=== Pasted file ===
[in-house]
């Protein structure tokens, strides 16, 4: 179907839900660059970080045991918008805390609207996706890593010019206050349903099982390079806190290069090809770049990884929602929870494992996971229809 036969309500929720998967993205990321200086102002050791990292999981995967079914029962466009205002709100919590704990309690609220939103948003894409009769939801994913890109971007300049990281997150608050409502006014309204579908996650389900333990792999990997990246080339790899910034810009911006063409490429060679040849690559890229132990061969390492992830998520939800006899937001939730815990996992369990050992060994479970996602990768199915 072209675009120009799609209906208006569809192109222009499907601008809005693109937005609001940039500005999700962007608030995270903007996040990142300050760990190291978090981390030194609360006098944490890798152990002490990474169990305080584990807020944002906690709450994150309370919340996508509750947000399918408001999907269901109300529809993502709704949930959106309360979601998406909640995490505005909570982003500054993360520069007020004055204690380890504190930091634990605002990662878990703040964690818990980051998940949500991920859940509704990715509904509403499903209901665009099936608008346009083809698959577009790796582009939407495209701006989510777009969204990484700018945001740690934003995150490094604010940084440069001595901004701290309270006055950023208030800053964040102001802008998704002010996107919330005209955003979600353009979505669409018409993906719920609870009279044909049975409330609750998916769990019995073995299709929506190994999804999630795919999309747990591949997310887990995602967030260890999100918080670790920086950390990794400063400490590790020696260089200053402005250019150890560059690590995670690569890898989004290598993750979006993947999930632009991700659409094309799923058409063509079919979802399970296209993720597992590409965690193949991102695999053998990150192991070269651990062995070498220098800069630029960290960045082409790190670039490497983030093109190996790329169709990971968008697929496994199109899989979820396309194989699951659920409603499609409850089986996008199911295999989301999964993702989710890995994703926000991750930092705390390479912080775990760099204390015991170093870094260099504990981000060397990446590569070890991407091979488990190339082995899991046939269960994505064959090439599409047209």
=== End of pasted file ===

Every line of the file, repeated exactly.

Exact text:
[in-house]
């Protein structure tokens, strides 16, 4: 179907839900660059970080045991918008805390609207996706890593010019206050349903099982390079806190290069090809770049990884929602929870494992996971229809 036969309500929720998967993205990321200086102002050791990292999981995967079914029962466009205002709100919590704990309690609220939103948003894409009769939801994913890109971007300049990281997150608050409502006014309204579908996650389900333990792999990997990246080339790899910034810009911006063409490429060679040849690559890229132990061969390492992830998520939800006899937001939730815990996992369990050992060994479970996602990768199915 072209675009120009799609209906208006569809192109222009499907601008809005693109937005609001940039500005999700962007608030995270903007996040990142300050760990190291978090981390030194609360006098944490890798152990002490990474169990305080584990807020944002906690709450994150309370919340996508509750947000399918408001999907269901109300529809993502709704949930959106309360979601998406909640995490505005909570982003500054993360520069007020004055204690380890504190930091634990605002990662878990703040964690818990980051998940949500991920859940509704990715509904509403499903209901665009099936608008346009083809698959577009790796582009939407495209701006989510777009969204990484700018945001740690934003995150490094604010940084440069001595901004701290309270006055950023208030800053964040102001802008998704002010996107919330005209955003979600353009979505669409018409993906719920609870009279044909049975409330609750998916769990019995073995299709929506190994999804999630795919999309747990591949997310887990995602967030260890999100918080670790920086950390990794400063400490590790020696260089200053402005250019150890560059690590995670690569890898989004290598993750979006993947999930632009991700659409094309799923058409063509079919979802399970296209993720597992590409965690193949991102695999053998990150192991070269651990062995070498220098800069630029960290960045082409790190670039490497983030093109190996790329169709990971968008697929496994199109899989979820396309194989699951659920409603499609409850089986996008199911295999989301999964993702989710890995994703926000991750930092705390390479912080775990760099204390015991170093870094260099504990981000060397990446590569070890991407091979488990190339082995899991046939269960994505064959090439599409047209």